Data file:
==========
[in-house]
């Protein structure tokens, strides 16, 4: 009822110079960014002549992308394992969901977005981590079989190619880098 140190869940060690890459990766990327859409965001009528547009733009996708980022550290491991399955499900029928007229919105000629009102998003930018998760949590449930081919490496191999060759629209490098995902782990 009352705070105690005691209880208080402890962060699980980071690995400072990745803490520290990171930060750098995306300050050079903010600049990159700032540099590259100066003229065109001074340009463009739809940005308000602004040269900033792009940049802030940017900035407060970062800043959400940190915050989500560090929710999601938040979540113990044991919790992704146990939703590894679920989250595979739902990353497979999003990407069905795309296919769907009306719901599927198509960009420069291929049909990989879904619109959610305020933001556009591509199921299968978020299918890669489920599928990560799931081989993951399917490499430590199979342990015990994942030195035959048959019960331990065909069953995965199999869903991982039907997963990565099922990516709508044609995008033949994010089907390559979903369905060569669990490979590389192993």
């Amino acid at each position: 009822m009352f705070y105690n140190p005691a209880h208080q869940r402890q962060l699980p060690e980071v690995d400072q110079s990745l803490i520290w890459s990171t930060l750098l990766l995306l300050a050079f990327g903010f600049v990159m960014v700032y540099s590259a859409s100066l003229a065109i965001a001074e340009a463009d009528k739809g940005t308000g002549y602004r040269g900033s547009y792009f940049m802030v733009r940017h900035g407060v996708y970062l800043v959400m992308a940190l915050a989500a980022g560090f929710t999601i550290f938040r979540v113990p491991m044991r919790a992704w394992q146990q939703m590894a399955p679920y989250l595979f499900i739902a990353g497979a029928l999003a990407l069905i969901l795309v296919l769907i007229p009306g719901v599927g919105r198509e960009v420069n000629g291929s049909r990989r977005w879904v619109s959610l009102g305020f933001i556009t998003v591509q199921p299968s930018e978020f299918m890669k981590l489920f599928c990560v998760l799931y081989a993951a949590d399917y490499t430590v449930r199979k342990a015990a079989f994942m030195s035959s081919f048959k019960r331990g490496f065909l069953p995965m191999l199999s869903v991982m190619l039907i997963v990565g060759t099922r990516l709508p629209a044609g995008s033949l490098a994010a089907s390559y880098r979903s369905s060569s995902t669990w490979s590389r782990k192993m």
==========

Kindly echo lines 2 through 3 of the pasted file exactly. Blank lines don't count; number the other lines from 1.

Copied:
């Protein structure tokens, strides 16, 4: 009822110079960014002549992308394992969901977005981590079989190619880098 140190869940060690890459990766990327859409965001009528547009733009996708980022550290491991399955499900029928007229919105000629009102998003930018998760949590449930081919490496191999060759629209490098995902782990 009352705070105690005691209880208080402890962060699980980071690995400072990745803490520290990171930060750098995306300050050079903010600049990159700032540099590259100066003229065109001074340009463009739809940005308000602004040269900033792009940049802030940017900035407060970062800043959400940190915050989500560090929710999601938040979540113990044991919790992704146990939703590894679920989250595979739902990353497979999003990407069905795309296919769907009306719901599927198509960009420069291929049909990989879904619109959610305020933001556009591509199921299968978020299918890669489920599928990560799931081989993951399917490499430590199979342990015990994942030195035959048959019960331990065909069953995965199999869903991982039907997963990565099922990516709508044609995008033949994010089907390559979903369905060569669990490979590389192993």
């Amino acid at each position: 009822m009352f705070y105690n140190p005691a209880h208080q869940r402890q962060l699980p060690e980071v690995d400072q110079s990745l803490i520290w890459s990171t930060l750098l990766l995306l300050a050079f990327g903010f600049v990159m960014v700032y540099s590259a859409s100066l003229a065109i965001a001074e340009a463009d009528k739809g940005t308000g002549y602004r040269g900033s547009y792009f940049m802030v733009r940017h900035g407060v996708y970062l800043v959400m992308a940190l915050a989500a980022g560090f929710t999601i550290f938040r979540v113990p491991m044991r919790a992704w394992q146990q939703m590894a399955p679920y989250l595979f499900i739902a990353g497979a029928l999003a990407l069905i969901l795309v296919l769907i007229p009306g719901v599927g919105r198509e960009v420069n000629g291929s049909r990989r977005w879904v619109s959610l009102g305020f933001i556009t998003v591509q199921p299968s930018e978020f299918m890669k981590l489920f599928c990560v998760l799931y081989a993951a949590d399917y490499t430590v449930r199979k342990a015990a079989f994942m030195s035959s081919f048959k019960r331990g490496f065909l069953p995965m191999l199999s869903v991982m190619l039907i997963v990565g060759t099922r990516l709508p629209a044609g995008s033949l490098a994010a089907s390559y880098r979903s369905s060569s995902t669990w490979s590389r782990k192993m």